From here I will start with the nr of days on the road from the start on the 5th of february and the amount of km I had done that day;

Day 1, 240 km: Pharenda, India

On thursday the 5th of February it was finally time to start cruisin’. I’d been so much looking forward to start driving that the last couple of days in Nepal, waiting for my Indian visa application to come through, were torture! In restless anticipation of the visa I spent my days saying goodbye to all the valuable friends I made in Pokhara, ultimately to meet a lot of them on the morning of the 5th, at Raju’s workshop for a farewell cup of chai and the necessary hugs and kisses. I was actually expecting a light goodbye event, but the whole thing was quite moving.

A customer of Raju’s with his son and some other friends of theirs were waiting for me on the streets when I came up to the workshop to be the first ones to wish me all the best. At the workshop itself a rather large crew of people, Nepali and foreign, had gathered to see me off. We ended up writing their safe-travel messages on Dolly and so many handshakes and hugs later, we were ready to go, yes! And of course Dolly didn’t start. I think there’s a video of me somewhere, desperately trying to kick some life into her, with camera’s recording the rather painful event. So much for a smooth beginning of the trip! After 1025 kicks she finally fired up and we left!

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George, who I had gotten acquainted with when he first came in from India for bike repairs and after that never left the workshop, joined me for the first 100 km of the trip to the Sunauli border. I’d planned to drive the 200 km to the border on the first day and cross the next day, from where I would continue to Varanasi in the one or two days after.

I made good time to Sunauli and arrived at the, very unattractive, to say the least, border settlement around 3 pm. Fuck it, I thought, I’m going for it right away and head straight into India to try to get as far as I could on the first day.

By that time, the bike was stalling like an idiot when driving under 5 km/hour or when trying to take off from a stopped position so I continuously had to kick it back to life while stop-and-going through traffic and customs.

The border made me nervous. This was the moment where all preparations had led to and where all the paperwork I had to organise would be checked. And it wouldn’t be Nepal if some of it wasn’t arranged (let’s say) ‘creatively’, of which I wasn’t sure how it would hold up against the customs checks. Also, the paperwork didn’t completely matched the state of the bike. For some reason, the registration paperwork (and therefore my Carnet de Passages) stated that the bike has two cylinders and that it would be red. It has one cylinder and it is black (well, more black than red anyway), and people had warned me that the Nepali police could be very tight on these things. I’d also noticed this while riding with friends in Pokhara, that they could give people a hard time even when your mirrors are not standard (which seemed very useless to me..). Anyway, enough reasons to feel the anxiety sweat running down to your buttcrack while approaching the border.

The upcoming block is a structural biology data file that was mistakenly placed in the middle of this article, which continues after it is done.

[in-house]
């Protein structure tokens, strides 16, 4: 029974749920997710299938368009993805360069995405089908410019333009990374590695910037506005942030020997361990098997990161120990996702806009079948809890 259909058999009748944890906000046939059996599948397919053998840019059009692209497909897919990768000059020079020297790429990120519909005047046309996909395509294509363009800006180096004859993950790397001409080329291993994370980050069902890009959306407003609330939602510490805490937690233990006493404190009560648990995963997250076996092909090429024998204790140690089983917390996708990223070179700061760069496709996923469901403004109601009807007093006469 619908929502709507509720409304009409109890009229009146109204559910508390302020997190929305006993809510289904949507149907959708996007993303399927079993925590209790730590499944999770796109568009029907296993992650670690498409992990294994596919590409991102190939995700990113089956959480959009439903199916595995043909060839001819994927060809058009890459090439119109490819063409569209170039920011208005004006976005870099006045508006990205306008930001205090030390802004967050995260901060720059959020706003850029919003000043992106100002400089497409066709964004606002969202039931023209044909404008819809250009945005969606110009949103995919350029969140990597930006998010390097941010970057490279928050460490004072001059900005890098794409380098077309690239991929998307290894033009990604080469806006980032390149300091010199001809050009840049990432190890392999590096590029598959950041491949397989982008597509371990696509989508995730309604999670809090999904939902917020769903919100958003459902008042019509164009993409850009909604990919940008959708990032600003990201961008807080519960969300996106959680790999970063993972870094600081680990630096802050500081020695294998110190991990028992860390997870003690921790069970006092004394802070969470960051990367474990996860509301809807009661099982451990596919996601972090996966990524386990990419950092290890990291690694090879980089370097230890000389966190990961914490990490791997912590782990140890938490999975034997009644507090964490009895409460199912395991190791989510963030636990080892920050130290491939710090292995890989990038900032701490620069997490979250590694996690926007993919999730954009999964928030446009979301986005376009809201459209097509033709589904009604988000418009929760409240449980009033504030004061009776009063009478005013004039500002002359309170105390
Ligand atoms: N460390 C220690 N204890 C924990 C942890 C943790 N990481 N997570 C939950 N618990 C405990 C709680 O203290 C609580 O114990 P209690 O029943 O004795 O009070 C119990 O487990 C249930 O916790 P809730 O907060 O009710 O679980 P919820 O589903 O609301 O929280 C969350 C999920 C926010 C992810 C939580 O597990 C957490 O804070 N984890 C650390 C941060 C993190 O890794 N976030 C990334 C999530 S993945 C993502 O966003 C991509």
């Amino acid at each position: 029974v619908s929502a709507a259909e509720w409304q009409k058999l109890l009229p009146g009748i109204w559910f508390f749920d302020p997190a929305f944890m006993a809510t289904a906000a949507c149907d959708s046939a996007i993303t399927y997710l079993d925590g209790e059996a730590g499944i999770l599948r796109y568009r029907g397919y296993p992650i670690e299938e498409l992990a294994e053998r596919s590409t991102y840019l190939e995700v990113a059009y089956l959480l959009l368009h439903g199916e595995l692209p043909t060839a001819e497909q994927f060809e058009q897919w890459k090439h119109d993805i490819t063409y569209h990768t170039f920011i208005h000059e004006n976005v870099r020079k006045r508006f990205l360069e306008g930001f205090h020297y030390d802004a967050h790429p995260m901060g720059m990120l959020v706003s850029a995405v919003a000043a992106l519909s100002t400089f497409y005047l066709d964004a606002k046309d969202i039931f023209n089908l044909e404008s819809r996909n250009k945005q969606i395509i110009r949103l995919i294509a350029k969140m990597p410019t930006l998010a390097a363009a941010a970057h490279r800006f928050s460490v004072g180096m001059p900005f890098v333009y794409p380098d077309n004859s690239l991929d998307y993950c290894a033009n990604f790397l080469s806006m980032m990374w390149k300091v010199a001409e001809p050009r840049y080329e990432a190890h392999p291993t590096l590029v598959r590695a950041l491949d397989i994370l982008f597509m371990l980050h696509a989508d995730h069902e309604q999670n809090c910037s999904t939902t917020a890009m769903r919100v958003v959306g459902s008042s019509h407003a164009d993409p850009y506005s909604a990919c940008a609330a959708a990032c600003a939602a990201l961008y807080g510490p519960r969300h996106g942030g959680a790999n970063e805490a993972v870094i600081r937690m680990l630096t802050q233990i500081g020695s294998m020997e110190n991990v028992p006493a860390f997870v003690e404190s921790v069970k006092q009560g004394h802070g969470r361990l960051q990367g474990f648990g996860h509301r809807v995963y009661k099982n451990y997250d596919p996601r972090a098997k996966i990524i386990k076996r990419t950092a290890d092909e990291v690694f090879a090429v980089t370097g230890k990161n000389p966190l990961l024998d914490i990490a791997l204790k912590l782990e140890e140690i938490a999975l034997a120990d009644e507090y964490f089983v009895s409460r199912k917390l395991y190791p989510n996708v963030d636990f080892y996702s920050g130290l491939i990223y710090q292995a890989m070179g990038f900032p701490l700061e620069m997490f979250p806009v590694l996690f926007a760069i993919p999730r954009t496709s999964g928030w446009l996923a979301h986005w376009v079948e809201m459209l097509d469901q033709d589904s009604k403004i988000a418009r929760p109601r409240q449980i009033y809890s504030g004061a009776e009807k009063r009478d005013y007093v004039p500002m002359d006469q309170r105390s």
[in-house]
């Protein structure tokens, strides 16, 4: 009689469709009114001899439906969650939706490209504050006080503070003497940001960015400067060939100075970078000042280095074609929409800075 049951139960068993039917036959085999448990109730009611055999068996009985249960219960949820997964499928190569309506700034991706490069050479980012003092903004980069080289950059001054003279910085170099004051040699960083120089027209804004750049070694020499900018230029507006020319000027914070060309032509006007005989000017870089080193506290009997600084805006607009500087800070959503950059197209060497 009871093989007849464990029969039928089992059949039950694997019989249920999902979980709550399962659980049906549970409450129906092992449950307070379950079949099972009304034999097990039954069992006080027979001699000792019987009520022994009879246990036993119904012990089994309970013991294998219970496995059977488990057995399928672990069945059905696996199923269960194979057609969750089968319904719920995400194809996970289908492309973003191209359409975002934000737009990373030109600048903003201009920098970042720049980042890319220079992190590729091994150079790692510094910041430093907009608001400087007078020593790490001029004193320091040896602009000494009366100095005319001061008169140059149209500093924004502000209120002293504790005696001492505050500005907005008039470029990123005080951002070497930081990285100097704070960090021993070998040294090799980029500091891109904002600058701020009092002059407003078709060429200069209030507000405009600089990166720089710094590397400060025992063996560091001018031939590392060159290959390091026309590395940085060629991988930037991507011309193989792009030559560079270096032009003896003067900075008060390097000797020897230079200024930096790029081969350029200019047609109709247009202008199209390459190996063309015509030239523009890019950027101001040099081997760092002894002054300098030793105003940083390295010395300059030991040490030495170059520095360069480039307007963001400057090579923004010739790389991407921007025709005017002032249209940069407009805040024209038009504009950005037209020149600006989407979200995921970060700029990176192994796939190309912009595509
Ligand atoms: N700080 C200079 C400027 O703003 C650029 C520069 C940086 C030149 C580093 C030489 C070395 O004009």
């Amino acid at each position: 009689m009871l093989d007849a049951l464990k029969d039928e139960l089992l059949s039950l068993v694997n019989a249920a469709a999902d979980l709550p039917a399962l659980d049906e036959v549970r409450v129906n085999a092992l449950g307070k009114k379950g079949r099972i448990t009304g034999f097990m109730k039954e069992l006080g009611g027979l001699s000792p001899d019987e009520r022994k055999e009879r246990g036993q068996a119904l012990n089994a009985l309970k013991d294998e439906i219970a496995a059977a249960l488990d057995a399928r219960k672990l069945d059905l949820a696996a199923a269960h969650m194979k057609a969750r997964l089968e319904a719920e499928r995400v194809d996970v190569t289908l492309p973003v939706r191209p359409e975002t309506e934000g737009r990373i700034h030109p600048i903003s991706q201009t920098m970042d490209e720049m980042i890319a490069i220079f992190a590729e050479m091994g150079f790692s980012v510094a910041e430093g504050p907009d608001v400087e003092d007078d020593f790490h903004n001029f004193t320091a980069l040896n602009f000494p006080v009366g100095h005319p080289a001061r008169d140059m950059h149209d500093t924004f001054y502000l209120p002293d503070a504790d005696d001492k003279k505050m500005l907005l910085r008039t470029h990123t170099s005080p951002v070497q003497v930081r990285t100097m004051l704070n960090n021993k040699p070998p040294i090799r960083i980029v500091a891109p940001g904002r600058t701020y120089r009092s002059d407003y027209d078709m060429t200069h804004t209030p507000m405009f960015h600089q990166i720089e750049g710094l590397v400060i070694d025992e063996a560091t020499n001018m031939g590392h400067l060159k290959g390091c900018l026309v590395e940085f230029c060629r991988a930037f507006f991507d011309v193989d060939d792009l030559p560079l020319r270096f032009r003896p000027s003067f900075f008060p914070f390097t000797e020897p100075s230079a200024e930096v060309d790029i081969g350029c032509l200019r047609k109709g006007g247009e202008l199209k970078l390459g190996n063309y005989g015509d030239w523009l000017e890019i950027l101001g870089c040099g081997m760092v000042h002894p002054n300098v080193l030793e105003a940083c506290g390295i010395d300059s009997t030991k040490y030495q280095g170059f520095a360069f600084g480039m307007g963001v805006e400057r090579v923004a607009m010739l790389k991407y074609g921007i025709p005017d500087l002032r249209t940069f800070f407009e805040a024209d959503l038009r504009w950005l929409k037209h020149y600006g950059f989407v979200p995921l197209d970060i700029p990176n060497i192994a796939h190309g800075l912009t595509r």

Turns out, no one at the Nepali side of the border had even the slightest interest in the vehicle I was driving. The only reaction I got was when I told a customs officer about my plans to drive the bike to Holland was a lot of laughter and him letting his friends in on this entertaining fact. After getting my exit stamp, I was acting like the enthusiastic traveller while crossing (yeah yeah, Nepal is great, lovely people, beautiful, etcetc) to avoid them taking a closer look at the bike while trying to get it started again. I was relieved when I finally made it to the Indian side of the border, 50 meters down the road. First step of getting into India: Done!

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The Indian side of the border was a bit more thorough. Customs wanted to check my luggage and were a bit more interested in the bike. At that time I still had my fingers crossed for getting through without too much trouble, also India could be difficult if you run into an officer having a bad day. But after waiting half an hour for them to process my carnet, I got it back stamped and well and I was ready to set off! (Not before I got ripped off by a local by changing dollars to Indian Rupees for a crazy exchange rate, or course)

I’ll be honest with you, the first impression of India were shit. I had the feeling I had ended up in a post-apocalyptic, anarchic, world which was all but drained from happiness and sunshine. It was cold, there were destroyed buildings, black smoking fires, trash EVERYWHERE, poor people on the streets, everything was covered in a thick gray fog which didn’t allow for any sunshine to come through and in traffic it was every man for himself.

So there I was, for the first time in India, on my own on a self-build bike which hadn’t proved itself yet and wasn’t doing too well on slow speed, finding myself in these conditions. I’d like to describe how it felt but that would be impossible. There were feelings of euphoria because I’d successfully made it into India after all preparations and there was ‘what on earth have I gotten myself into, how am I ever going to do this?!’-type of thoughts. Needless to say, it was all pretty much overwhelming.